(related to Axiom: Peano Axioms)

In this article, we try to explain why the Peano axioms define natural numbers. Please consider the following (infinite) set of arbitrary points. As it is not possible to visualize an infinite set in this example, imagine that you see only "a finite subset of this infinite set". This will be good enough for our example:

The first axiom **P1** postulates the existence of the element \(0\):

The second axiom **P2** postulates that for each element \(n\in N\) there exists a unique element \(n^+\), the so-called **successor of n**. In order to apply this axiom to our set of points, we need to be careful about two things:

- The word "for each element" means that each point has at least one arrow pointing out of it to a successor.
- The word "unique" means that there at most one such arrow going out of each point.

Below, you will find just one of many examples satisfying this condition:

The next axiom **P3** states that there is no element \(n\in N\) such that \(n^+=0\) (i.e. \(0\) is not a successor of any element of \(N\)). This eliminates all such points. In our example, there is only one point of this kind, which has to be eliminated:

The axiom **P4** postulates that if two elements \(n,~m\in N\) have the same successors \(n^+=m^+\) then they are the same \(n=m\). The points \(a,A\), \(b,B\) and \(c,C\) from the previous figure have to be "molten" with each other, resulting in the points \(a\), \(b\), and \(c\) in the following figure:

Finally, the axiom **P5** (also called the "principle of induction") states that if a subset \(A\subset N\) contains the element \(0\) and with each element \(n\) contained in it it also contains the successor \(n^+\), then \(A\) must be identical with the set of points we are looking for. This eliminates the point \(c\) since it is a subset which does not contain the element \(0\):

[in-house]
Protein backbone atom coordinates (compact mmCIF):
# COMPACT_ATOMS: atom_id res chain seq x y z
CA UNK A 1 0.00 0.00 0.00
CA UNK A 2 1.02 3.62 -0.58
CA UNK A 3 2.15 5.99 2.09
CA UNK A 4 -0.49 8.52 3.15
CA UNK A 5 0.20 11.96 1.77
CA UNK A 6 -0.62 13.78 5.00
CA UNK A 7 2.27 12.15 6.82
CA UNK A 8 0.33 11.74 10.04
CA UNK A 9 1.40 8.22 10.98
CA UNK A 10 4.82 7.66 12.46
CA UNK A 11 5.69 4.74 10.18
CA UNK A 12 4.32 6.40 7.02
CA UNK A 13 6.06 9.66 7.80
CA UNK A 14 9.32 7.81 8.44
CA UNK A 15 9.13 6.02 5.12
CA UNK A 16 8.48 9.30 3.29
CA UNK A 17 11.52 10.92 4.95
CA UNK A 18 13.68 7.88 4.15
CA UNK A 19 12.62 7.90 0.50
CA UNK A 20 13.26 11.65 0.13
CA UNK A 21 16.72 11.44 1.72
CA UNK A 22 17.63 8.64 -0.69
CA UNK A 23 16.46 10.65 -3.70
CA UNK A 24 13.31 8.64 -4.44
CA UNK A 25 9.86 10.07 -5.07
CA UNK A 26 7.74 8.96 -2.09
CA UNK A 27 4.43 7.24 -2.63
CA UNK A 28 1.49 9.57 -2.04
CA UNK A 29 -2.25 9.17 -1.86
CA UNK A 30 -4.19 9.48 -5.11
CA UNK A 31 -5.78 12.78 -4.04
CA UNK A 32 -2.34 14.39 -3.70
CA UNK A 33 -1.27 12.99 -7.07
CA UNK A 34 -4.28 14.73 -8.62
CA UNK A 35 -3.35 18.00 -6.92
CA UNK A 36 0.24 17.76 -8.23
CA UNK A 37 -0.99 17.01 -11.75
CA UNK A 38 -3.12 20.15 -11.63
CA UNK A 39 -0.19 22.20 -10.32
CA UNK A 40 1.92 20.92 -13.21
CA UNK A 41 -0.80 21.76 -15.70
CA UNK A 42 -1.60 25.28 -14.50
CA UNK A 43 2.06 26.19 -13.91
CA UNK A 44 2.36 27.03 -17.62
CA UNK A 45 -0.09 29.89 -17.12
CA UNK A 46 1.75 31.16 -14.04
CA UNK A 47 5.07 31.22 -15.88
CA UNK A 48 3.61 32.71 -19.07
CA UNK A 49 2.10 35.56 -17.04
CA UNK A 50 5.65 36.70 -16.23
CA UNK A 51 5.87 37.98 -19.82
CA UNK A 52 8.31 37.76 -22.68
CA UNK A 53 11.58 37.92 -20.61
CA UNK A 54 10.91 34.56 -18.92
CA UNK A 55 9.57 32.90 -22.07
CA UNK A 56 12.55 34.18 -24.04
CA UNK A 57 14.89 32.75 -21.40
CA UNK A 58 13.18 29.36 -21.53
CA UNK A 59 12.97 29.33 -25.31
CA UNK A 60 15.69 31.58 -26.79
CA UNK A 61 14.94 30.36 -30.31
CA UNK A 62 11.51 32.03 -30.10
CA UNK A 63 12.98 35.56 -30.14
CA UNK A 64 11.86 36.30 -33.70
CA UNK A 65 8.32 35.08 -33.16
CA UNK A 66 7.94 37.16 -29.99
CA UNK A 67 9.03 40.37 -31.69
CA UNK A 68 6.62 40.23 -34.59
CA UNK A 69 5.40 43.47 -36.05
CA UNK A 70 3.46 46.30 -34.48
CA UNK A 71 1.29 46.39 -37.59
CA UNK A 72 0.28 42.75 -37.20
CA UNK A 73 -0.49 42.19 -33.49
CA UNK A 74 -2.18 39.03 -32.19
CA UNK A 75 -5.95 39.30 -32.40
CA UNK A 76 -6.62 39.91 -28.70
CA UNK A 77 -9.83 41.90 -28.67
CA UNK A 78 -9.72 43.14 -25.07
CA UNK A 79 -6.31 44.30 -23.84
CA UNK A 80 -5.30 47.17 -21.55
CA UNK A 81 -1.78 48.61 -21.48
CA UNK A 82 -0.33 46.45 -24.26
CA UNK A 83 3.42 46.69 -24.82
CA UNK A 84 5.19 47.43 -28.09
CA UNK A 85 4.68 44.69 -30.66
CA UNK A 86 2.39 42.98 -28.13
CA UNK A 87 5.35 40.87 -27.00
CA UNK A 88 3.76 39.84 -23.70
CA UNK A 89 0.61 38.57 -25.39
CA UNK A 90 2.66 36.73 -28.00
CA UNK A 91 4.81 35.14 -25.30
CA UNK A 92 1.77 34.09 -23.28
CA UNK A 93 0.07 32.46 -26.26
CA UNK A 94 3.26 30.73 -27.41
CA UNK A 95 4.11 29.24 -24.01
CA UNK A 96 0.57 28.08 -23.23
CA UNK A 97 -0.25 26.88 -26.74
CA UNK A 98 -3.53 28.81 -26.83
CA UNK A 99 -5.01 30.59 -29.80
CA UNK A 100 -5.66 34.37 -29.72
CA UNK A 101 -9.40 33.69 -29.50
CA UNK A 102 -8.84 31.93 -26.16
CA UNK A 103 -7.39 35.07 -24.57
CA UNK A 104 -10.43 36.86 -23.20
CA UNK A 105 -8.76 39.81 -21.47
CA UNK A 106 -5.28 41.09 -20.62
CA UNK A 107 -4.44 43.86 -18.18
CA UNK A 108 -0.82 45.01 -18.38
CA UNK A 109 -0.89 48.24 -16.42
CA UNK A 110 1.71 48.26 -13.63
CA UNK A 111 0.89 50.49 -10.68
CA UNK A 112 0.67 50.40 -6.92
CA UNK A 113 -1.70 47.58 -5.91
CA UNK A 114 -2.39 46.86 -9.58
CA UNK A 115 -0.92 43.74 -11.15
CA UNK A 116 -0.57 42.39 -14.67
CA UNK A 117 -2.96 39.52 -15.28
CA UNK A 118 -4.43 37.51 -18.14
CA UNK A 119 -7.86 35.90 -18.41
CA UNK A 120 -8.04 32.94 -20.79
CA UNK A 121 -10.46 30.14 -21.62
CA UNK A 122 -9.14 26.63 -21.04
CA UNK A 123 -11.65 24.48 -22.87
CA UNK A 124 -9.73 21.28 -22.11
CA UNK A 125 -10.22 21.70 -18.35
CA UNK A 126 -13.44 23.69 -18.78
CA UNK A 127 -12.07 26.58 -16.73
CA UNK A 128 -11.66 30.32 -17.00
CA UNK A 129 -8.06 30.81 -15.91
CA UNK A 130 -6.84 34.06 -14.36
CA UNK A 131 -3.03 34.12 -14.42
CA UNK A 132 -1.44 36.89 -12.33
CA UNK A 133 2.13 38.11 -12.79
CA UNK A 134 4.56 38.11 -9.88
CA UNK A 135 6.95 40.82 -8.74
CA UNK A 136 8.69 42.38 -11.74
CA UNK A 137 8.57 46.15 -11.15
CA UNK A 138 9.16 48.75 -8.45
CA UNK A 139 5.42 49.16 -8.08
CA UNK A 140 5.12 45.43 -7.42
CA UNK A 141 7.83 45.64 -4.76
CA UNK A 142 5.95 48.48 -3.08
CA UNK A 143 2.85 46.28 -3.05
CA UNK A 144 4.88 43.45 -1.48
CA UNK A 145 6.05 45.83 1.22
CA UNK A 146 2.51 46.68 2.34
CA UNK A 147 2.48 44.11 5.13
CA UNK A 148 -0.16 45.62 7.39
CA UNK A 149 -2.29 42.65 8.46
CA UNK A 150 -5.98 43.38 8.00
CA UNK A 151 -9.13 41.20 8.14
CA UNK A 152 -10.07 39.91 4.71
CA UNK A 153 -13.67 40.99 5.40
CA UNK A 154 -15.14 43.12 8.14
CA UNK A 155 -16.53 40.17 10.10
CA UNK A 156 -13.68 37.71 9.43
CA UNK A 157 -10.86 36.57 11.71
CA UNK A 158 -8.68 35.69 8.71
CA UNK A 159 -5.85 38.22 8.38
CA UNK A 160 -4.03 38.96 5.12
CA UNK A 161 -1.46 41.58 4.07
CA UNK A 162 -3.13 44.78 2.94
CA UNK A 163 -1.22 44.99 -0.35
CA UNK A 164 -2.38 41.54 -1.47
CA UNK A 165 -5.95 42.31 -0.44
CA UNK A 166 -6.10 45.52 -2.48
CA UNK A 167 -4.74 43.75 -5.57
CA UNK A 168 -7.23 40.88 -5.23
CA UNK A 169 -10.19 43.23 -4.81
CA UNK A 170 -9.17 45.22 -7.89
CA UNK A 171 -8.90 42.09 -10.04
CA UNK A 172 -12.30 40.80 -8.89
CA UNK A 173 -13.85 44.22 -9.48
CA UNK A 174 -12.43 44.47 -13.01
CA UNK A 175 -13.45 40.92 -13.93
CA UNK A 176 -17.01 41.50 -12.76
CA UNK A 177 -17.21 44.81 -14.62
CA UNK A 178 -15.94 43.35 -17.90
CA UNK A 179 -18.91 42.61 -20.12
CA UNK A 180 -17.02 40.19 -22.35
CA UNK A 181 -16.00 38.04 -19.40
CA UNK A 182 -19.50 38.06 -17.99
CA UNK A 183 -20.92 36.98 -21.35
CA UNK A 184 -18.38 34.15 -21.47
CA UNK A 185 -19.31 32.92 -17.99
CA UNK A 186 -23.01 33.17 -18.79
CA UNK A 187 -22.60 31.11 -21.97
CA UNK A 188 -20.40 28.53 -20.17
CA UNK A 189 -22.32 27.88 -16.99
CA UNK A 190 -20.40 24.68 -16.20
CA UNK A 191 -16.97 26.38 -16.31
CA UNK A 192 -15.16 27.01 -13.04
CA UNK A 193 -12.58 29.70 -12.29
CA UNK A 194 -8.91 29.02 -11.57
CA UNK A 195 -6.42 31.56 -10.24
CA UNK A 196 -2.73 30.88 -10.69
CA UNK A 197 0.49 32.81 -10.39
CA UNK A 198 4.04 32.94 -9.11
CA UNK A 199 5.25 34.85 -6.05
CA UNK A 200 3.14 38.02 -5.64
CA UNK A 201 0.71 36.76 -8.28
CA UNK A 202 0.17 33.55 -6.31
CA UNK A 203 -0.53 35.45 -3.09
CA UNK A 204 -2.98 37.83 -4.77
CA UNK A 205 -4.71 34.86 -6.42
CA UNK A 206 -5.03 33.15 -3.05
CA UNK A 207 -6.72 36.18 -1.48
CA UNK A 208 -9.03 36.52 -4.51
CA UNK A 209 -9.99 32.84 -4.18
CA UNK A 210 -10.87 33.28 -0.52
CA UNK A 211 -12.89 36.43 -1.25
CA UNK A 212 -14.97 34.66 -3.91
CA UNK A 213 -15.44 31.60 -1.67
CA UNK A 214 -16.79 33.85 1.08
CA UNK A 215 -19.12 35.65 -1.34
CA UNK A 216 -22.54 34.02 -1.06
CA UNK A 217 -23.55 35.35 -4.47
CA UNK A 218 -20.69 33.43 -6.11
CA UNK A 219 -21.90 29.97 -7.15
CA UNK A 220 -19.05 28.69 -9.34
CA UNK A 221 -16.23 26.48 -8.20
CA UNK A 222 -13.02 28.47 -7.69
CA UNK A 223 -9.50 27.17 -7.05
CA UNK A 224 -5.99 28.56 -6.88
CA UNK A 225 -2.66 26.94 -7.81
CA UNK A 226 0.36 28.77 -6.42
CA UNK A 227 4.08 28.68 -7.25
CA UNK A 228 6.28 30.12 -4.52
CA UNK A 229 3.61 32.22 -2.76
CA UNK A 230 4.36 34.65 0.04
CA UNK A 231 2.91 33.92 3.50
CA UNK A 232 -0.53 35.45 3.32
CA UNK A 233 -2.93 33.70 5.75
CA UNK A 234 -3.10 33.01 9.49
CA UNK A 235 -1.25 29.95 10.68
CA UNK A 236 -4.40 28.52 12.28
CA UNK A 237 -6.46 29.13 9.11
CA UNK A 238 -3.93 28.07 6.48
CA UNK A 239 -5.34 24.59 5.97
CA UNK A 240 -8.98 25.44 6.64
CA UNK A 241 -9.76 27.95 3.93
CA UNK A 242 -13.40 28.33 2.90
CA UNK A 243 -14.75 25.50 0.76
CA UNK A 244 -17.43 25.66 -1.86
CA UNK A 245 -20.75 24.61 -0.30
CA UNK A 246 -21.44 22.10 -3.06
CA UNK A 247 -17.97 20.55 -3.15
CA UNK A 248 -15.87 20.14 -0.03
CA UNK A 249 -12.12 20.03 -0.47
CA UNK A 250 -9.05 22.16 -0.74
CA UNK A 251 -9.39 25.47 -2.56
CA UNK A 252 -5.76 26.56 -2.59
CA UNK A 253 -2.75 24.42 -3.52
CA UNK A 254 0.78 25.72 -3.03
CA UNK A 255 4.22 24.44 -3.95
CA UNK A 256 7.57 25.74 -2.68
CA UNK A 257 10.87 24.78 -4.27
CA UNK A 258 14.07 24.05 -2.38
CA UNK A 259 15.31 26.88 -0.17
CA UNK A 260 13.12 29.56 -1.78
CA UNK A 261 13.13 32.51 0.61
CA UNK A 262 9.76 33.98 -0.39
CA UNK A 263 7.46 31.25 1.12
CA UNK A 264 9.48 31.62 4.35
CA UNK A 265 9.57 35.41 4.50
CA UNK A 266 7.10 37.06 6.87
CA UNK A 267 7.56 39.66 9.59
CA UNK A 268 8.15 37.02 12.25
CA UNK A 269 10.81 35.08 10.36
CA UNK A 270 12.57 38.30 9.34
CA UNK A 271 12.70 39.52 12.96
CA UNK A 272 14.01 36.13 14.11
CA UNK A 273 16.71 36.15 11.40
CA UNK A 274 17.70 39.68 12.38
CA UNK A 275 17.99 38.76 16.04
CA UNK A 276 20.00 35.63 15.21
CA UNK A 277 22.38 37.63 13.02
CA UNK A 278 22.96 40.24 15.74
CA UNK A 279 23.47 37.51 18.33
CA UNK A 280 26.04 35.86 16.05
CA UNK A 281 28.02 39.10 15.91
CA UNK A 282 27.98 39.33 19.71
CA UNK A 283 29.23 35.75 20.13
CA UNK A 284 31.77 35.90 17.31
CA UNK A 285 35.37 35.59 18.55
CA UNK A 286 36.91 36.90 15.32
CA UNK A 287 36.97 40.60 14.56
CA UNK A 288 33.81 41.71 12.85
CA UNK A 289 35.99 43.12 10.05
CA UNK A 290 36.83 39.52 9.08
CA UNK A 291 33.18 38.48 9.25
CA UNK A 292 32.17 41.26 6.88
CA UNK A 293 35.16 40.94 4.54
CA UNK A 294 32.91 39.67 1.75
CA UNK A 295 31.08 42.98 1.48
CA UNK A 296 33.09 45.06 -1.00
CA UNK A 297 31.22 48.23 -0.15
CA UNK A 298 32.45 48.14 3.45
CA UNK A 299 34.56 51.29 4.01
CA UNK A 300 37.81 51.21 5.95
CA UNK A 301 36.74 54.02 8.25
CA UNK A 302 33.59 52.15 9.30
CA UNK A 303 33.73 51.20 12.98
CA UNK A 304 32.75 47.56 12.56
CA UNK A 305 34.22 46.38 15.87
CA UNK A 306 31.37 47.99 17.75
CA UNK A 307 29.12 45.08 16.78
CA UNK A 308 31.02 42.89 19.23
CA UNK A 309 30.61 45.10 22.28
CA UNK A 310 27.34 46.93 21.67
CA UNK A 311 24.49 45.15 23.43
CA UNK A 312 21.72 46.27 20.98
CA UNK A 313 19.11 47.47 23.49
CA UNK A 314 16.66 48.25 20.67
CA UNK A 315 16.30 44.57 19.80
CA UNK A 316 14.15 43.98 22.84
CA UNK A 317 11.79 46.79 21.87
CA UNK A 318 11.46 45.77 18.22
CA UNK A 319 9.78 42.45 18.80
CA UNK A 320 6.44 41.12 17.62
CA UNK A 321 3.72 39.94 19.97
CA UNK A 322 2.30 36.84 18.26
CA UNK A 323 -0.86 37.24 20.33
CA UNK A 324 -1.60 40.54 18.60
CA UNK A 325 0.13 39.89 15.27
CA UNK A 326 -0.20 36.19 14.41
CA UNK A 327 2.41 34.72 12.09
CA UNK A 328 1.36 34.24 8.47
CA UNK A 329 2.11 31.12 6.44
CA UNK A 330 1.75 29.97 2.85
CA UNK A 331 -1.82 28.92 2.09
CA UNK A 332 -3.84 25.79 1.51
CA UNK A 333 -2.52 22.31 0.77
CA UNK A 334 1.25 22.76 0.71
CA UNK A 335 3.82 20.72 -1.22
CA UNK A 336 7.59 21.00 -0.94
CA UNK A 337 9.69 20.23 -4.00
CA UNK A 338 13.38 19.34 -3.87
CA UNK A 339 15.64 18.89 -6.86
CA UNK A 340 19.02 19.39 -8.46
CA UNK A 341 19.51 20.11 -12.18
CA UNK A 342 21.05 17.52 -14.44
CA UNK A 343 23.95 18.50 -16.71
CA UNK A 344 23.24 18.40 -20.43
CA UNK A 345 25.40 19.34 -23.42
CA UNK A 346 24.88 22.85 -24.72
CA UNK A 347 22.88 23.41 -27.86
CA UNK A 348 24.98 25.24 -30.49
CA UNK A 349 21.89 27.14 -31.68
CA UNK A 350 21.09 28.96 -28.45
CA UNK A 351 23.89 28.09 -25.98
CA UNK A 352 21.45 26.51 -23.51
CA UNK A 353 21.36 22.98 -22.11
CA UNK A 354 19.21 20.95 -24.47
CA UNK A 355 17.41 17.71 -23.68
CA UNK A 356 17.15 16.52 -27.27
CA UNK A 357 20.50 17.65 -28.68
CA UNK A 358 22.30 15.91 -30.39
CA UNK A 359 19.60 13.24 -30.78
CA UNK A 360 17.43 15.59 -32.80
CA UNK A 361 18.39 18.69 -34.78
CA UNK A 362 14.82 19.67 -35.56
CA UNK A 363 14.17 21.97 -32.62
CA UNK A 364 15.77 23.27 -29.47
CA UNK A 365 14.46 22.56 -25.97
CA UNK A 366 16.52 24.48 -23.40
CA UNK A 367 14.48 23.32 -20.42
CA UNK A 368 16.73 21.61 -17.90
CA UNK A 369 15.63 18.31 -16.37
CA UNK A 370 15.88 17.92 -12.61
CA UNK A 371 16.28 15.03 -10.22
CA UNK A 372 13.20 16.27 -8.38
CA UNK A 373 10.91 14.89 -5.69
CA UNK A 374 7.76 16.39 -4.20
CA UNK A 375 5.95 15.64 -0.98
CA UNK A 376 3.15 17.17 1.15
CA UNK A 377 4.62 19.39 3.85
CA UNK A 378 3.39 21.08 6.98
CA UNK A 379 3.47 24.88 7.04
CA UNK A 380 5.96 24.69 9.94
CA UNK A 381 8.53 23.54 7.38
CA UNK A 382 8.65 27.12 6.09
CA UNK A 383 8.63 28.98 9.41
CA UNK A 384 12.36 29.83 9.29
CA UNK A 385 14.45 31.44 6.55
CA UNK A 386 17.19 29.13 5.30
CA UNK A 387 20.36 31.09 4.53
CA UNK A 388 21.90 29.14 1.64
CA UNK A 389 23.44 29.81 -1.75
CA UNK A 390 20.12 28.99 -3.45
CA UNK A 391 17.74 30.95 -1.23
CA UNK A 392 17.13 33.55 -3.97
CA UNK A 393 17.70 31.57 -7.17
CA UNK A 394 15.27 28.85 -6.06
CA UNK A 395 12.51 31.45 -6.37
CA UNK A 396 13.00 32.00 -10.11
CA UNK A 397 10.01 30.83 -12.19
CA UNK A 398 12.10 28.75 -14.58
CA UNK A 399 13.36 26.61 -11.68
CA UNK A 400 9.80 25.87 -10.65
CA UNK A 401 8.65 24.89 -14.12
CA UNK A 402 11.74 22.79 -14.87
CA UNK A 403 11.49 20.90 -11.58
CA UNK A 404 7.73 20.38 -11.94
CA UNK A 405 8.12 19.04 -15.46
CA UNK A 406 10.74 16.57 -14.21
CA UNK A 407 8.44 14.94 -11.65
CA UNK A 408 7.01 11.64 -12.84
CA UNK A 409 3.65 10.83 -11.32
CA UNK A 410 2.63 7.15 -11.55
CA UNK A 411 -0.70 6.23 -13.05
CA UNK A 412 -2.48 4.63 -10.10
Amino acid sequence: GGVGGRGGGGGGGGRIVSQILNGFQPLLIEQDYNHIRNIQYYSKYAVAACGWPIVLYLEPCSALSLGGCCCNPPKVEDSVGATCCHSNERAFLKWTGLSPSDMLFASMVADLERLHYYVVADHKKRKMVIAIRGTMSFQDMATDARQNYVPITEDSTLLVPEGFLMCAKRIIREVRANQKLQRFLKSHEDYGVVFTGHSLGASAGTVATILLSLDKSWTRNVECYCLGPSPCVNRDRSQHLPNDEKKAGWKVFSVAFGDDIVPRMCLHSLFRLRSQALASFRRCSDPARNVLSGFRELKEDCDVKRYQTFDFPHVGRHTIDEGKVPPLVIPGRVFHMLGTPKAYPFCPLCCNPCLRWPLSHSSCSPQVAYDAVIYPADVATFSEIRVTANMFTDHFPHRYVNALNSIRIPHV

Please note that in the last figure, we have labeled all points by the numbers \(0,1,2,3,\ldots\), although we have started with an abstract set of points. This is just labeling. It does not matter, which infinite labeling system we use (e.g. we could use cuneiform Babylonian numbers etc.). The key feature of the Peano axioms is not the labeling, but the fact that applying them to an arbitrary abstract infinite set of points, as we did in this example, we will always come up with something we can label like this.

**Hoffmann, Dirk W.**: "Grenzen der Mathematik - Eine Reise durch die Kerngebiete der mathematischen Logik", Spektrum Akademischer Verlag, 2011